It turns out that the sisters decide to lock up Rachel in the basement for her own good while Dick and Koriad’r step out for a few.  This seems like an odd choice for the sisters.  It’s obvious that Rachel is still there and why would they think that Dick and Koriand’r would be okay with her being locked away in a basement?!  Kinda weird.  Other than a few flaws, the episode lays the framework for an expanding family.  I really do enjoy watching this group evolve into the Titans and they are really good at showing the subtle sparks that Koriand’r and Dick have for one another.  Once again, I’m impressed with how accurately and directly they deal with PTSD and how that would affect all superheroes.

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Titans, S1 E2, “Hawk and Dove” Review by Case Wright (Dir. Brad Anderson)


titansI used to say that Hope was a useless emotion. So many things come close and never quite make it. A surgery, a marriage maybe, finding the right job, or a myriad of things we try for and fail. As we get older, our hope is hesitant and reality becomes our future.

Titans encapsulates those near misses and the familiar heartbreak that doesn’t sting like it used to.  It is the most brutally realistic show I’ve ever seen.  It’s almost like watching a documentary.  This is really what it would be like if heroes were real and we can see their touchstone in the faces of Veterans.

Brad Anderson wherever you are- You can bring it!  The PTSD of this show is Battlestar Galactica levels of real.  The fight scenes are sometimes hard to watch, but you can’t look away.  You really can show disappointment.  This episode was all about coming up short.  You missed it by this much!  It’s Superhero Noir.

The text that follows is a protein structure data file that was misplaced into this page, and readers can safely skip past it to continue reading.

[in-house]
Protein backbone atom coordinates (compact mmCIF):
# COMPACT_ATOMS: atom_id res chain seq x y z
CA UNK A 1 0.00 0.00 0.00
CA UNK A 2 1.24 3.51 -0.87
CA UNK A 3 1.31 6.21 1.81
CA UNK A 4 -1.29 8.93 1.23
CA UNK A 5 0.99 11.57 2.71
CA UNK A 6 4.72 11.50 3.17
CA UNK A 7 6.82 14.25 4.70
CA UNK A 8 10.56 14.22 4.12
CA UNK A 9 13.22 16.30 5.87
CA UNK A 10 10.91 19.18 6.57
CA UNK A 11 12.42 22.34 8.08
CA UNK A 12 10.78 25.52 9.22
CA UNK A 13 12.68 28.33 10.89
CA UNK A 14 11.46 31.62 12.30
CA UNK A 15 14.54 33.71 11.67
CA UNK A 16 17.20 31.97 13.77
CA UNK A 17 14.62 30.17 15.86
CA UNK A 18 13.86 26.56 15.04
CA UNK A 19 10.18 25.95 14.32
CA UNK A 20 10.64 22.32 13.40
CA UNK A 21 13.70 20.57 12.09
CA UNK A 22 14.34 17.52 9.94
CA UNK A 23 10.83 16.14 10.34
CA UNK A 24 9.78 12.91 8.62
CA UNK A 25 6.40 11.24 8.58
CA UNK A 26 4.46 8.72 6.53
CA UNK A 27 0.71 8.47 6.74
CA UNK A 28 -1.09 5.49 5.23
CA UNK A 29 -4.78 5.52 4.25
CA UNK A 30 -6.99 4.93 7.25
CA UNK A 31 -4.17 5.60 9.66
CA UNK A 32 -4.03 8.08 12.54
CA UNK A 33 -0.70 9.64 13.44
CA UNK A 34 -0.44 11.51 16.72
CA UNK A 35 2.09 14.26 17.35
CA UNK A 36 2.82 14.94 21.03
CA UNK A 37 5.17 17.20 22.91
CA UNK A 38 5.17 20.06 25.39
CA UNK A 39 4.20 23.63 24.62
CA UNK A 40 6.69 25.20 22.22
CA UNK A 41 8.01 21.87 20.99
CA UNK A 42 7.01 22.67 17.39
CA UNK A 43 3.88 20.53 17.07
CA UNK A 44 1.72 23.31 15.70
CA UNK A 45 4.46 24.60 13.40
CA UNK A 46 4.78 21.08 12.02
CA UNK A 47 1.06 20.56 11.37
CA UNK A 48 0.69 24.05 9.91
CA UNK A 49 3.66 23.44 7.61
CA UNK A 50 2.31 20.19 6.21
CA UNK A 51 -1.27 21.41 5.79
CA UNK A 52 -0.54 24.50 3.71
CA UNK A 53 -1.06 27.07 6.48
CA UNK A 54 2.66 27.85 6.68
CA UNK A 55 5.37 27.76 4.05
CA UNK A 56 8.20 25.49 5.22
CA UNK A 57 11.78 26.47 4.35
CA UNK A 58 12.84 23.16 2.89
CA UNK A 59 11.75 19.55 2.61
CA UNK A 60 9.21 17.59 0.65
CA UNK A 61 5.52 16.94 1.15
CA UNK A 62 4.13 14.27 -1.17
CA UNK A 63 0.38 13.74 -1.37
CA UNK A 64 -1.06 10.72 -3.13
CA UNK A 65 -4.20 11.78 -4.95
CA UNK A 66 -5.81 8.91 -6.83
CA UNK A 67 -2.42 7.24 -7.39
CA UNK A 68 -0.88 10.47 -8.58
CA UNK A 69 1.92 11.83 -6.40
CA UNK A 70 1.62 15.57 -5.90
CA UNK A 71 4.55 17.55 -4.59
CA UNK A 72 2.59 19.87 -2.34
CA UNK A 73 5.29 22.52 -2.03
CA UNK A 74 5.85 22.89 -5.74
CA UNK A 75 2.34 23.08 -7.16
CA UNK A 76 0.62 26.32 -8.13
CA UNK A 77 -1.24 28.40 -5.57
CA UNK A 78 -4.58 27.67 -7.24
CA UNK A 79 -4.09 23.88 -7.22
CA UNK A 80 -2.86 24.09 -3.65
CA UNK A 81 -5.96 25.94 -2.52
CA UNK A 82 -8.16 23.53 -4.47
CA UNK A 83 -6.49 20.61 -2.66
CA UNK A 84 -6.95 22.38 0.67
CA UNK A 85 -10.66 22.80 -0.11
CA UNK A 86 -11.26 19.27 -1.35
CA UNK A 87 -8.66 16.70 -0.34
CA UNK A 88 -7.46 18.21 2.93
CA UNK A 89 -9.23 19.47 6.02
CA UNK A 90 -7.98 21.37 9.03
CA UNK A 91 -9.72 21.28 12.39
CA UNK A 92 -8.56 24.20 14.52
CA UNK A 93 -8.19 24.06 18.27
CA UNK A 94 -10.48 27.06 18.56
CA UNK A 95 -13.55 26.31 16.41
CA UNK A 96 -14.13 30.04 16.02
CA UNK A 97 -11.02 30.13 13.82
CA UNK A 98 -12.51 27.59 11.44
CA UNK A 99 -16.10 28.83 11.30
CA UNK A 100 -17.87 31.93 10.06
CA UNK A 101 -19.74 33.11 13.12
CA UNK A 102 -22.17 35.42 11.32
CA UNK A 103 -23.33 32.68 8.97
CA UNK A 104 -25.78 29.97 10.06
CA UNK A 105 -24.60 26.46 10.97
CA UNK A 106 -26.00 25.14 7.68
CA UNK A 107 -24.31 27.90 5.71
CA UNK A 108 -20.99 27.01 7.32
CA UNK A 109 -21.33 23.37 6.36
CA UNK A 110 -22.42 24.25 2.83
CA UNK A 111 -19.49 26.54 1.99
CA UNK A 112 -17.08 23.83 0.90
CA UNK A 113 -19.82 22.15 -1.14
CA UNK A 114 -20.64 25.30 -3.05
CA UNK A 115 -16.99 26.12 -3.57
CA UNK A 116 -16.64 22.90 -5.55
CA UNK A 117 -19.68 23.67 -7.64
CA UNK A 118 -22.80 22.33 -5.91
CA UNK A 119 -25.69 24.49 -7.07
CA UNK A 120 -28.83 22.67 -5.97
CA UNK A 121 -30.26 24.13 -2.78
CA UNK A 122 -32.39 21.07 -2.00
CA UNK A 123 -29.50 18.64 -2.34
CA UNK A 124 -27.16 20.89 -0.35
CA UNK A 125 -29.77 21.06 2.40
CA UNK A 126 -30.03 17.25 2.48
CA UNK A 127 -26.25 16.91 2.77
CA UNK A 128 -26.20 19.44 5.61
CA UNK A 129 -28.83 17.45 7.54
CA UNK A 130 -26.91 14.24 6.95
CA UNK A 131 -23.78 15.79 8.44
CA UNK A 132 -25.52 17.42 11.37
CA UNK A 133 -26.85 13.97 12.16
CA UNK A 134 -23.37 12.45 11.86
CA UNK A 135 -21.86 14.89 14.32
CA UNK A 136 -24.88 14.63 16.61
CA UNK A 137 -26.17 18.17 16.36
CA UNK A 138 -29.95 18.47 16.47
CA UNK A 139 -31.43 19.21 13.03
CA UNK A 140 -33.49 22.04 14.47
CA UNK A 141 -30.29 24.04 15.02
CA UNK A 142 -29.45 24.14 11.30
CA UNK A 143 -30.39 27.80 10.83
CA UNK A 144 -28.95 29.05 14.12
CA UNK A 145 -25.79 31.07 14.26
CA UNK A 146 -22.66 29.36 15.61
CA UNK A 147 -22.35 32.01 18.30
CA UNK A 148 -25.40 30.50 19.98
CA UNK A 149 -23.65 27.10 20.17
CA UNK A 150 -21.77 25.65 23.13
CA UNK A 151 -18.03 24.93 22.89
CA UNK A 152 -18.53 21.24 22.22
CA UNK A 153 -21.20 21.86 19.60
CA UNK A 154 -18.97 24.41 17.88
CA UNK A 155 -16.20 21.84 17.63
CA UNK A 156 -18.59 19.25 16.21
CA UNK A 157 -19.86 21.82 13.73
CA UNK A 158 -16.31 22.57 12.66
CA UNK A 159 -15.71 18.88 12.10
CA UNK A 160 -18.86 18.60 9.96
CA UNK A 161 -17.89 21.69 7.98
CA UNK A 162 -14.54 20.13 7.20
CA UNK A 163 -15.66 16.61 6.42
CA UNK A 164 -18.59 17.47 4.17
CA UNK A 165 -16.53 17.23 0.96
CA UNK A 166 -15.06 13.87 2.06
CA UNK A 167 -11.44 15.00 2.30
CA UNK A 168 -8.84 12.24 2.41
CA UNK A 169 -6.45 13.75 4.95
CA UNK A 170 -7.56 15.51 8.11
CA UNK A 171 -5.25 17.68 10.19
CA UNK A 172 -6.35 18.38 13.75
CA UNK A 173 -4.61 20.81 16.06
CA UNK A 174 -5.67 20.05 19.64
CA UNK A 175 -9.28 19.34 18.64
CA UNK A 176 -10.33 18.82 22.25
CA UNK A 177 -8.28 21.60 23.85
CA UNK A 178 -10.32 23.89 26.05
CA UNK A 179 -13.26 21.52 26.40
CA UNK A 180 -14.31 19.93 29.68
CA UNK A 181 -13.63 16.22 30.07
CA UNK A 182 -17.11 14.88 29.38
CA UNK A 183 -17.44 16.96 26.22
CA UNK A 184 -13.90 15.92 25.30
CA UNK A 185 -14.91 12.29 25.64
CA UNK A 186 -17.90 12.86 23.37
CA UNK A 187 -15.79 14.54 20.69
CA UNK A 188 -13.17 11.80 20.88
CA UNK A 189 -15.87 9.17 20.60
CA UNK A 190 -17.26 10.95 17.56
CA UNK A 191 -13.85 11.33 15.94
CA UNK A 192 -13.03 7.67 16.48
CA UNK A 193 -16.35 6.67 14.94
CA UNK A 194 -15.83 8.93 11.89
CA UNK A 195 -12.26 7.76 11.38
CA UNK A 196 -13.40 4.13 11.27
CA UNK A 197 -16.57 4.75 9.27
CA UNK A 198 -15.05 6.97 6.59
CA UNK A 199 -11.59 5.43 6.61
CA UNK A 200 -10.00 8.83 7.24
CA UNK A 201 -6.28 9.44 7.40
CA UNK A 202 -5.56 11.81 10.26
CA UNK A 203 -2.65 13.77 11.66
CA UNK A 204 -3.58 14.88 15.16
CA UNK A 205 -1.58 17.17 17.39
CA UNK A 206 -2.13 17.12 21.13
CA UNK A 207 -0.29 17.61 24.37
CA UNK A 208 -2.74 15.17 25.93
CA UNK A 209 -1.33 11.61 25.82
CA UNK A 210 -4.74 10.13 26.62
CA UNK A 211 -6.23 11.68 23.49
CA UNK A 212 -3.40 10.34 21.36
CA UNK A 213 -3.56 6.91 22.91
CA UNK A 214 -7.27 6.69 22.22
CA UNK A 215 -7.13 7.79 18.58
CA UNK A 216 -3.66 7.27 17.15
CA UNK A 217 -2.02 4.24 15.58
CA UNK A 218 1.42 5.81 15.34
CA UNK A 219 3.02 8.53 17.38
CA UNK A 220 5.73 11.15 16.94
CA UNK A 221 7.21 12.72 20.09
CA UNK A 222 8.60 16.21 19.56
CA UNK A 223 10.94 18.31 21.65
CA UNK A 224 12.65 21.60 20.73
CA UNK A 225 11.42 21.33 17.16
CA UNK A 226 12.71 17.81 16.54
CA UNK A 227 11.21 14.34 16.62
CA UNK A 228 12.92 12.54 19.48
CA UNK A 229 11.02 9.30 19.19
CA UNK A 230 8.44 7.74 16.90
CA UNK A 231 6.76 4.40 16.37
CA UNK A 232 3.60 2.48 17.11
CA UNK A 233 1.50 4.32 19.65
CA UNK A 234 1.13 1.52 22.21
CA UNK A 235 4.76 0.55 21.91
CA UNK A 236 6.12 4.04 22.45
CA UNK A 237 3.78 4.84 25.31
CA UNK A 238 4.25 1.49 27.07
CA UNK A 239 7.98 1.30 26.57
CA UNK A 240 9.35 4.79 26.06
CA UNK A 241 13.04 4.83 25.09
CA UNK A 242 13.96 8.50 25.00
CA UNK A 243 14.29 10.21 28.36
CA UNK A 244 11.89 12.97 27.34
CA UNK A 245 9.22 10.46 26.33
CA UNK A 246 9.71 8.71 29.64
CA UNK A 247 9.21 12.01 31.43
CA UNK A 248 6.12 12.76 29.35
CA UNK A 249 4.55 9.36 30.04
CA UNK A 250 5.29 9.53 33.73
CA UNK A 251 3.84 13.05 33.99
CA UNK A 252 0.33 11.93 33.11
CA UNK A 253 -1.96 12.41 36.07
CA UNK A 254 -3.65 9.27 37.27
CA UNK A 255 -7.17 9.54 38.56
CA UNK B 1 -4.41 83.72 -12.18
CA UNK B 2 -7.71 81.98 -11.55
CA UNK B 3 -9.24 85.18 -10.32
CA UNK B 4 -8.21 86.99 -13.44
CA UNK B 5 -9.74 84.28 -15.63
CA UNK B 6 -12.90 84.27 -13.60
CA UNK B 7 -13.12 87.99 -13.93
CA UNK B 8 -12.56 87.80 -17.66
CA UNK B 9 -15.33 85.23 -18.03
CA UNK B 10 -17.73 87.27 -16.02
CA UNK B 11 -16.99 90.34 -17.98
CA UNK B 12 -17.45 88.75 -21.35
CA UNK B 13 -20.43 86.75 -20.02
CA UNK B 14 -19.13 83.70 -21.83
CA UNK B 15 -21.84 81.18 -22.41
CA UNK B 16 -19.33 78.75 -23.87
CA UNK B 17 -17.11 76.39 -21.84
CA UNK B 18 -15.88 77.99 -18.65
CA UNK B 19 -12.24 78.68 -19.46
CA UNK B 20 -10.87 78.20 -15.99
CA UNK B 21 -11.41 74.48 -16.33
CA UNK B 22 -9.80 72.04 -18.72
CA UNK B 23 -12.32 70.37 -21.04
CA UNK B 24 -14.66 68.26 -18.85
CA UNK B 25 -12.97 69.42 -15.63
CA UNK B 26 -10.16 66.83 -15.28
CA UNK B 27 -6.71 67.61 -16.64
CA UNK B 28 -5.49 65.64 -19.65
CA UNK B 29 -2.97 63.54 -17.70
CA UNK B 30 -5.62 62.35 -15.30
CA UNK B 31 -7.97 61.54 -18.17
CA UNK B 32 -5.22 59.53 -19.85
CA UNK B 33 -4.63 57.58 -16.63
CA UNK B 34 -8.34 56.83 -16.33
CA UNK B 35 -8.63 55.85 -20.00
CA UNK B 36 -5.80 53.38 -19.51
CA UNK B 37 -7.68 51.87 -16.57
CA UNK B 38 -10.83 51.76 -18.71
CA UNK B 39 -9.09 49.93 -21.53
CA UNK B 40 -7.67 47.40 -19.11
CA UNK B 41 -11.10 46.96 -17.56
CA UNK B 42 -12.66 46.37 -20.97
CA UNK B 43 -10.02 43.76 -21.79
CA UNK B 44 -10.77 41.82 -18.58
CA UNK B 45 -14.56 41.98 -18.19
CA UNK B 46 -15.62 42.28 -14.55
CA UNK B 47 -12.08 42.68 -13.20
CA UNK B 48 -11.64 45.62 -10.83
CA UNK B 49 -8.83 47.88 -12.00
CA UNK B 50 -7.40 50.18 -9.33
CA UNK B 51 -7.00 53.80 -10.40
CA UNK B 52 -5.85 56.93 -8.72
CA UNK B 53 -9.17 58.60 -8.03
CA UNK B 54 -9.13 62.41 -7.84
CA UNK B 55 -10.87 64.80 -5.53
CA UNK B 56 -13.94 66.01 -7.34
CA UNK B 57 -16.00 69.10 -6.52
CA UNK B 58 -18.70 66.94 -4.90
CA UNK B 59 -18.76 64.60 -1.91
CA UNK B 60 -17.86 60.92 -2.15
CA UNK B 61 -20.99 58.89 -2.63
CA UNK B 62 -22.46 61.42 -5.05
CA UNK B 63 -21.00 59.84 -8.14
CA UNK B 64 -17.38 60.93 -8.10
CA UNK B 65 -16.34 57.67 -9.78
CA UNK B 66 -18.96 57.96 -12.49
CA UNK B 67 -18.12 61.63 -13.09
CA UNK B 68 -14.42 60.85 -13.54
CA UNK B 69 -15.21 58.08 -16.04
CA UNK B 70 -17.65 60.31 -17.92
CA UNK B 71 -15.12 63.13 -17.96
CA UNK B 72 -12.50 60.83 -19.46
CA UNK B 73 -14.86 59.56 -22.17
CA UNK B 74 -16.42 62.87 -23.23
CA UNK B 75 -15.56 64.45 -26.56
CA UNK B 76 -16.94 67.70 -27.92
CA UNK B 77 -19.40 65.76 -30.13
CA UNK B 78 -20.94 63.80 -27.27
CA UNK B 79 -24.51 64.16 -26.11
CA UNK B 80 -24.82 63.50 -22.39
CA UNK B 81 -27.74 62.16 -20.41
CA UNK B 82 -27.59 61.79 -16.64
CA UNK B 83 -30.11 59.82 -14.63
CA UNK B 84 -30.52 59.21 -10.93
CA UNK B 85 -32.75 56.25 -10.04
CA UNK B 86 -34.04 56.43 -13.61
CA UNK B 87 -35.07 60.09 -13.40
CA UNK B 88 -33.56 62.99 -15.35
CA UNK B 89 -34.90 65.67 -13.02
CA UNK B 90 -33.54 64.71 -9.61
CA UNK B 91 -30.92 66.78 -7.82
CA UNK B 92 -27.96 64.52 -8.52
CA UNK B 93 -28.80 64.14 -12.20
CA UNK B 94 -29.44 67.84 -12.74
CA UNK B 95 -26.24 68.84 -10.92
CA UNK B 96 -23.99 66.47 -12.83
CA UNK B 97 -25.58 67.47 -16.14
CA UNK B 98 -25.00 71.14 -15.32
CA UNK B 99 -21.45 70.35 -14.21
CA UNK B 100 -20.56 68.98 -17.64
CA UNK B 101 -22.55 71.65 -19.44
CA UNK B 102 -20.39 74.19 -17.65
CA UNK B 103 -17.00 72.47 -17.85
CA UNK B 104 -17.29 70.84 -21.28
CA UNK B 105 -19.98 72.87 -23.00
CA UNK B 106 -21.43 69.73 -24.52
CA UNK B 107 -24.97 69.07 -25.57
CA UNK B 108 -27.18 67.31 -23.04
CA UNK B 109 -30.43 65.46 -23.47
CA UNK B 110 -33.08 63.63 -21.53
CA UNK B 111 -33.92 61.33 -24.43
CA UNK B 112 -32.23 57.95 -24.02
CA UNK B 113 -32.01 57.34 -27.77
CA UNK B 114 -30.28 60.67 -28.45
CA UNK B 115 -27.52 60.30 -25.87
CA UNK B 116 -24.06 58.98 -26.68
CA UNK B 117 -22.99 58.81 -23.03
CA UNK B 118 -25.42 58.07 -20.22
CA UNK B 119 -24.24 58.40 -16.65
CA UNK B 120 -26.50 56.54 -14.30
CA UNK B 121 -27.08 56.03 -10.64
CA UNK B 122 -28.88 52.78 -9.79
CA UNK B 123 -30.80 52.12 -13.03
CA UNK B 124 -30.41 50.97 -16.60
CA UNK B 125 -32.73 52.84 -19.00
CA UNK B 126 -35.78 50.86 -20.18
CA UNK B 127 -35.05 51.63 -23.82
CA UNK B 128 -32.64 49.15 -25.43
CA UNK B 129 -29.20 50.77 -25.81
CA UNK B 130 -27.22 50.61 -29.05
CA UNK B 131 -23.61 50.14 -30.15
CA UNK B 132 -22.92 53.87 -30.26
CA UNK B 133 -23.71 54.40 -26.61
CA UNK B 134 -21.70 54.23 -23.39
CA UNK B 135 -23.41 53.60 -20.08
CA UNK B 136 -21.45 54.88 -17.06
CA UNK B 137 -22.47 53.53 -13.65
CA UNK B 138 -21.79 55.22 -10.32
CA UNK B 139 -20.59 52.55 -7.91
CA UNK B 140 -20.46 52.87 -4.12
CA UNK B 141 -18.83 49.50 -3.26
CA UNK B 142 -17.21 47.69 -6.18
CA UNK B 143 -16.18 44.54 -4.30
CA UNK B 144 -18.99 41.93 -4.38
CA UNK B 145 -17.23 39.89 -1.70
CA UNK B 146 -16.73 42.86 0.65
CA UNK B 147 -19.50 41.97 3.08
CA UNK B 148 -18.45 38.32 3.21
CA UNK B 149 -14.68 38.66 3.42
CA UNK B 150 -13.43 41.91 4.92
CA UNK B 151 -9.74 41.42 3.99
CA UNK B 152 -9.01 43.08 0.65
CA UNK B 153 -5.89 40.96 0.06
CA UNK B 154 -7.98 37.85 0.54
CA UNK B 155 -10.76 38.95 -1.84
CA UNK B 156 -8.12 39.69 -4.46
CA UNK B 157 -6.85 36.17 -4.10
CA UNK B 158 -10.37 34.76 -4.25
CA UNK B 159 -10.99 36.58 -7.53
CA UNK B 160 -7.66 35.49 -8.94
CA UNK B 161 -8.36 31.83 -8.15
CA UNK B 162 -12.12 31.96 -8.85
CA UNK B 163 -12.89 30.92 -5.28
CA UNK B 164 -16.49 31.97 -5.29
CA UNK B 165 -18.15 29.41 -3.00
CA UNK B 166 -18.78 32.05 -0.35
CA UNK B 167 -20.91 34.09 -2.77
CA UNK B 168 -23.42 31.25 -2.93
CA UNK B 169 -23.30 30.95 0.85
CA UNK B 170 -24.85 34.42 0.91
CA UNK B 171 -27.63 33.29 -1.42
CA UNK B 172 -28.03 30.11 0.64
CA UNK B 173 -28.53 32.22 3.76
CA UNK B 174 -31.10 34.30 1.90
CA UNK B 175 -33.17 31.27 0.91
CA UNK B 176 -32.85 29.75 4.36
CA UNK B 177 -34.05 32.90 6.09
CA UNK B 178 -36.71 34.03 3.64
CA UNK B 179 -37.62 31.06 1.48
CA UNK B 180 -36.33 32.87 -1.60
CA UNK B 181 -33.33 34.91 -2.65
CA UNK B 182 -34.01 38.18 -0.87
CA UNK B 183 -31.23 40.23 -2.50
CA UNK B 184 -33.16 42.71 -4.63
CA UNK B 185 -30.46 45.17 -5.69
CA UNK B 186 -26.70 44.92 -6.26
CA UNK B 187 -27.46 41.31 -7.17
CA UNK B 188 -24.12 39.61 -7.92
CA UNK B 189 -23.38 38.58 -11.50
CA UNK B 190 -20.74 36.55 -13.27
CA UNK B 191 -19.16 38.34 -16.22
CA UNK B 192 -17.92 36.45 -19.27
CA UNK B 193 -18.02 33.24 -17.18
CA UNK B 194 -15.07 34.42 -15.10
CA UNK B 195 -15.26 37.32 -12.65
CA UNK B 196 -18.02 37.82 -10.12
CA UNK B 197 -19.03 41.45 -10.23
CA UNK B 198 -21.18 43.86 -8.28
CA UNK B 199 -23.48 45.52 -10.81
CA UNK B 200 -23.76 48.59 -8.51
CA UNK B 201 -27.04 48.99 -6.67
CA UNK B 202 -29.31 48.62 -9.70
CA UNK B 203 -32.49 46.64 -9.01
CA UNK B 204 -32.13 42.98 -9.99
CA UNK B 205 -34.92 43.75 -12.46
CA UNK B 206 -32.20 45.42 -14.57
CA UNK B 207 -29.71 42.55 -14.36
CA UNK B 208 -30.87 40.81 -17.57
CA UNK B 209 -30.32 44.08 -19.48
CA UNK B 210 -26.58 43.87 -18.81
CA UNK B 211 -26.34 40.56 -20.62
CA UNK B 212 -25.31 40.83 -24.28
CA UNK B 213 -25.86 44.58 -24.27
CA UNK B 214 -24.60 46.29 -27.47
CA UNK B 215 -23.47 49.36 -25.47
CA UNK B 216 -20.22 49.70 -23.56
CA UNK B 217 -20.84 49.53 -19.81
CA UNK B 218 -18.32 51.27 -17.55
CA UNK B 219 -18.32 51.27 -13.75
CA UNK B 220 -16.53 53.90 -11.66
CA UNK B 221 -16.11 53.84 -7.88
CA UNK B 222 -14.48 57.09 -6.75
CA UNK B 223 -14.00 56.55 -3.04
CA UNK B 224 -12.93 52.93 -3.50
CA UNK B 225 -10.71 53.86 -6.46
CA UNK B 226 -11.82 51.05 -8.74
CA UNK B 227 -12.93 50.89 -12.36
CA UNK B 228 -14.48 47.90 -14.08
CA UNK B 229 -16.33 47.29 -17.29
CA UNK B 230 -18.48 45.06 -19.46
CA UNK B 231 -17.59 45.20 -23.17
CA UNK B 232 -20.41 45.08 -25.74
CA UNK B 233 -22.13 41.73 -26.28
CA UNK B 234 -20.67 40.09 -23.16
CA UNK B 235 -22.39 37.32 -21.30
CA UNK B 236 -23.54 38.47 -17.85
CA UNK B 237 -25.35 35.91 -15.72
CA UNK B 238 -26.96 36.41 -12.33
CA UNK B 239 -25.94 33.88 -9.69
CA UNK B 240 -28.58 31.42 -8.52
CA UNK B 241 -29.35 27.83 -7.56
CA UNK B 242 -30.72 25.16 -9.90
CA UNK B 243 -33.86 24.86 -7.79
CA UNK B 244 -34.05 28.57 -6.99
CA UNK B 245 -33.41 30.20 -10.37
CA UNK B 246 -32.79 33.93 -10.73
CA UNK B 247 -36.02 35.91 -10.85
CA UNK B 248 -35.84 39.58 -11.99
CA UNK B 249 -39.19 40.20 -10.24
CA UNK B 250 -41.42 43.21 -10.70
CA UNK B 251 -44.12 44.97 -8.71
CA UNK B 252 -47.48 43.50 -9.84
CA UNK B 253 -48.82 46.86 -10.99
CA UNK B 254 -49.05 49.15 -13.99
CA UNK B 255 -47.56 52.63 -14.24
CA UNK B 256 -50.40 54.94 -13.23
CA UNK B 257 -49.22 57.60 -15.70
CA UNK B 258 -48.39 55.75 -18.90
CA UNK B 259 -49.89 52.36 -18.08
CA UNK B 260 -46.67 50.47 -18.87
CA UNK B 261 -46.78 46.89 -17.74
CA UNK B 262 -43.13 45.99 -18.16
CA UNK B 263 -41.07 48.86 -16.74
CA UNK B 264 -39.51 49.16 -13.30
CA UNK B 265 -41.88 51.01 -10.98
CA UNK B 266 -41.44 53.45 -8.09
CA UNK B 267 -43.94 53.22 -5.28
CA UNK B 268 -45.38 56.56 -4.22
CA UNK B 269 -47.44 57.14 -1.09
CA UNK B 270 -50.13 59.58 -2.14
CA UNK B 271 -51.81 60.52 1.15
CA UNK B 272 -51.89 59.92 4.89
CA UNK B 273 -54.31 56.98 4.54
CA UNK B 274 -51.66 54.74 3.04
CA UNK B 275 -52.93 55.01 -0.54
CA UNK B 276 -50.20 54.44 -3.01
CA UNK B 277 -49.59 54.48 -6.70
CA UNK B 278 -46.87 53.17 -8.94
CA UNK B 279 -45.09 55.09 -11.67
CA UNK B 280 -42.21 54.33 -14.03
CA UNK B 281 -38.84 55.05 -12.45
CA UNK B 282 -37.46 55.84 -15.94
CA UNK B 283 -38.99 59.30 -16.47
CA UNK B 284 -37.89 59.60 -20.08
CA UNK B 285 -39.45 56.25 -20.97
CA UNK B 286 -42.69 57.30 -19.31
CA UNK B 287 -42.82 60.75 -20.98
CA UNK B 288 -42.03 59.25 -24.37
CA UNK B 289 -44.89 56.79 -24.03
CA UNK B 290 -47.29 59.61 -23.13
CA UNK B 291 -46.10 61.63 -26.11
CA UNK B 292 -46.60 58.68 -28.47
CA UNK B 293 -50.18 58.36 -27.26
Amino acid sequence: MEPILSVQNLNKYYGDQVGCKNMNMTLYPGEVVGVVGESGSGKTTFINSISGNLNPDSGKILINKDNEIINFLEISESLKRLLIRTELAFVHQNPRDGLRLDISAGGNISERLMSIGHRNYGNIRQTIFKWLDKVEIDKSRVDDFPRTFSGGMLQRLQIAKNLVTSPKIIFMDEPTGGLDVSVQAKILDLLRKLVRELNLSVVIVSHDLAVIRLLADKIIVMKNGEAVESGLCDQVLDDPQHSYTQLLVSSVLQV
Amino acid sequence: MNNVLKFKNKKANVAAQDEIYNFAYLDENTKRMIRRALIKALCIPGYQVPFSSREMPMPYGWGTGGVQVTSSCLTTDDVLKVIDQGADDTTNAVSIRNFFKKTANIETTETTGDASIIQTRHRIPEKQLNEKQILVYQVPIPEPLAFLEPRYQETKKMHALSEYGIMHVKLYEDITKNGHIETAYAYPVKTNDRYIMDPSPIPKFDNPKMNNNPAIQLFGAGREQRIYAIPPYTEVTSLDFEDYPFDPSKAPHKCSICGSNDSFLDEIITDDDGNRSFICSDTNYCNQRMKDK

The episode introduces Hank and Dawn/Hawk and Dove.  They are a tough duo with a history with Dick/Robin.  By history, Dove and Robin knocked boots.  Dick failed Dawn.  Dawn failed Hank.   Now, Dawn and Hank are living on the margins, trying to take down/ripoff a gunrunner or just die.  It’s sad.  Hank gets beat up a lot, he needs a new hip, he’s alcoholic, addicted to pain pills, and steroids.  Dawn is resigned to her fading life with a broken man who will need long-term care- if he lives.  She has a broken partner and she pines for Dick Grayson; the true love of her life.

Dick has the great idea to abandon Rachel with this well-adjusted duo in DC.  It works out…..terribly.  Dick agrees to help Hank and Dawn ripoff of the gunrunner and he proceeds … well …see below.  There’s hedge clippers to the balls and a throwing star R to the eye.  It is brutal.  To be fair, Dick doesn’t believe that he is father material.  Well, maybe he’s right?!  Unfortunately for Rachel, Dick is all she’s got because the cult that is out to kill Rachel has tracked Dick down to DC.

The cult has a Leave it to Beaver family juiced up on super steroids and they totally beat the snot out of Hank, Dick, and Dawn.  Dawn is thrown off a building for good measure and appears to be dying.  Rachel is kidnapped by the cult….again.

What makes this show great is that they are trying to make rational choices, but life still wins and they still lose.  They are competent, but just outmatched.  Titans taps into real humanity because success is rare, they understand how flawed they are, and they’re just not good for anyone.  The photo below of Dawn looking down on her broken drug-addled boyfriend summed up the whole episode: Hank to Dawn: I promise this time will be different and Dawn’s face says – no… no it won’t, but it’s nice for you to try.

Minka Kelly, Alan Ritchson, Brenton Thwaites, and Teagan Croft’s performances were so painfully spot on.  You felt that their failure was yours.